Manikin: Play written & directed by UW Student and First Wave Scholar Natalie Cook

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February 1, 2015

4PM at the Play Circle Theater

“MANIKIN” is a play written and directed by UW-Madison Senior and First Wave Scholar, Natalie Cook. The play explores gender relations between black men and black women living in modern day America.

Starring Hiwot Adilow, Amani Breanna Alexander, Jahleigh Bullie, Obasi Davis, Eddie Ukoeninn, and Janetta Hill

Featuring a performance by The Bellhops

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02/01 Dear White People

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There will be a Dear White People Film Screening followed by a discussion on Feb. 1st at 3PM at Union South Marquee Theater.

Dear White People is a 2014 American satirical drama film written and directed by Justin Simien. The film focuses on African American students attending an Ivy League college in America. The film climaxes with a campus culture war between blacks and whites at a predominantly white school comes to a head when the staff of a humor magazine stages an offensive Halloween party.

 Watch the Trailer:

The event will be followed with a discussion facilitated by a UW-Madison graduate student. Althea René Miller (pictured below) is a Los Angeles native and Master’s student in the department of Curriculum and Instruction at University of Wisconsin – Madison, studying Multicultural Education under the guidance of Dr. Gloria Ladson-Billings. In 2012, she earned a BA in Psychology from the University of Wisconsin – Madison where she focused on developmental and clinical psychology with an added emphasis on the genesis, proliferation, and maintenance of stereotypes, prejudice, and stigma. She is currently employed as a GED Instructor at Omega School, Inc. on Madison’s south side, and is well known in the Madison community for her artistry.

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Click here to view the event poster.

Present your work at the Undergraduate Symposium this April!

Are you engaged in research, service learning, fine art and performance? Present your work to the campus community and public-at-large! Last spring 630 students presented, displayed or performed their work for members of the University, the surrounding community, family and friends. The students were mentored by 345 faculty and staff.Interested in presenting your

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The Annual Undergraduate Symposium is a forum designed to showcase undergraduate students’ creativity, achievement and talent across all disciplines through oral presentations, poster sessions, exhibitions, film shorts (new this year), and performances. The Undergraduate Symposium is open to all University of Wisconsin – Madison students enrolled during the 2014-2015 academic year, including those who graduated in December.

This year’s Undergraduate Symposium will be held Thursday, April 16, 2015, in Union South. The schedule includes a film shorts session, a performance workshop where students can perform and discuss their creative process, and a reception at 5:30 p.m. The event is free and open to the public.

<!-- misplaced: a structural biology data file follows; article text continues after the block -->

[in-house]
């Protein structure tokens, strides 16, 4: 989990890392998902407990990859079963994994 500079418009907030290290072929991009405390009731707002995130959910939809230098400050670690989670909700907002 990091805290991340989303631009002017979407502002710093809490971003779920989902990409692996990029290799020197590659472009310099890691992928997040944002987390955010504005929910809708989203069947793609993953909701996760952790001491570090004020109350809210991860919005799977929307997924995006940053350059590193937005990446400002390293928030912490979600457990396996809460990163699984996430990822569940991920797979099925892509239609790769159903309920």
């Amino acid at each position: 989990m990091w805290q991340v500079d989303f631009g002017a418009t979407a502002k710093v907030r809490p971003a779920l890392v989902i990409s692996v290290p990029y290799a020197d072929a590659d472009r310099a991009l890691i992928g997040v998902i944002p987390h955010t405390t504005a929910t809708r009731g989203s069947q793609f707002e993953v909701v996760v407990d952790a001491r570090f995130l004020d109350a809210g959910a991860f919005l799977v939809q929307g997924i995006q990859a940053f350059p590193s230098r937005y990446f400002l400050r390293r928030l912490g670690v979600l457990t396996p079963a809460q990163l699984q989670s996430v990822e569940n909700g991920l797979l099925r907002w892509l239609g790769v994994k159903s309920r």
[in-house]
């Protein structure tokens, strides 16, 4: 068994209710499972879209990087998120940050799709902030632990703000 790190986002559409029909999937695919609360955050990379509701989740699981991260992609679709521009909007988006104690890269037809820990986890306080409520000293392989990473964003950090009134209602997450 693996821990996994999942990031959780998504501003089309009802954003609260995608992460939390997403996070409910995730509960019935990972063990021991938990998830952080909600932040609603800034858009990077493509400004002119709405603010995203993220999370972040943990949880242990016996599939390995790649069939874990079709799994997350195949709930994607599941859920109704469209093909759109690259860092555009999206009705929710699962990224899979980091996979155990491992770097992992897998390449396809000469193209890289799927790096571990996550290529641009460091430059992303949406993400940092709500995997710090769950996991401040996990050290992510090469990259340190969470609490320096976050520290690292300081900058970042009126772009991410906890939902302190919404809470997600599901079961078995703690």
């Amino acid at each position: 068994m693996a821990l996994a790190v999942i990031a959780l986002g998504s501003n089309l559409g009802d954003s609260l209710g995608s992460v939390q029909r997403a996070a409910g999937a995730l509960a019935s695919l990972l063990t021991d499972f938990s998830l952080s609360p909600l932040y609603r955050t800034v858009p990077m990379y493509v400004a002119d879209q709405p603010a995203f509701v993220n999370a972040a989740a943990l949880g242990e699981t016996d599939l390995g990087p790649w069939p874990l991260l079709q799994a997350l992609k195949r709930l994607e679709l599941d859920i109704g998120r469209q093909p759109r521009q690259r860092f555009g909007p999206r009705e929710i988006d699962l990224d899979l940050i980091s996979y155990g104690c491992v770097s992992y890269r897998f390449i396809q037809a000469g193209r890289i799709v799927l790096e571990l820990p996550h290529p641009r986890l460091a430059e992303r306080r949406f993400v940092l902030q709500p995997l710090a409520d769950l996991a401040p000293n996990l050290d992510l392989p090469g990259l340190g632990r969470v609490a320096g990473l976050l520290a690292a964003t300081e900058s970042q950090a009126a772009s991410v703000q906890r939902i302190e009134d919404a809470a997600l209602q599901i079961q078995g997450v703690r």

The Undergraduate Symposium Web site is located at: http://www.learning.wisc.edu/ugsymposium/.  For more information, please contact Laurie Mayberry, Assistant Vice Provost, at 262-5246 or laurie.mayberry@wisc.edu.​

Queering Borders: Immigration, Race & Sexuality with Karma Chávez

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On January 29, 2015 the Multicultural Student Center will kick off the spring semester event calendar with a public talk from UW Madison professor and scholar Karma Chávez.

Karma R. Chávez is an associate professor in the Department of Communication Arts and affiliate in the Program in Chican@ and Latin@ Studies and the Department of Gender and Women’s Studies at UW-Madison. She is the author of Queer Migration Politics: Activist Rhetoric and Coalitional Possibilities. Karma is also a member of the radical queer collective Against Equality and a coordinator for LGBT Books to Prisoners. She hosts the radio program, “A Public Affair” every Wednesday on Madison’s community radio station, 89.9 FM WORT.

Chávez will discuss her book Queer Migration Politics (University of Illinois Press, 2013) and will explain how recent debates over the US-Mexico border, Central American child refugees, and immigration reform can and should be understood from a queer person of color point of view. This talk will examine the relationships between capitalism, borders (gender, sexual, racial and national) and power.

The talk will take place in the Multicultural Student Center lounge (2nd floor of the Red Gym at 716 Langdon Street) on Thursday, January 29th at 7PM. 

For questions or accomodation requests, please contact sheltreese.mccoy@wisc.edu.

To read more about Karma, click here.

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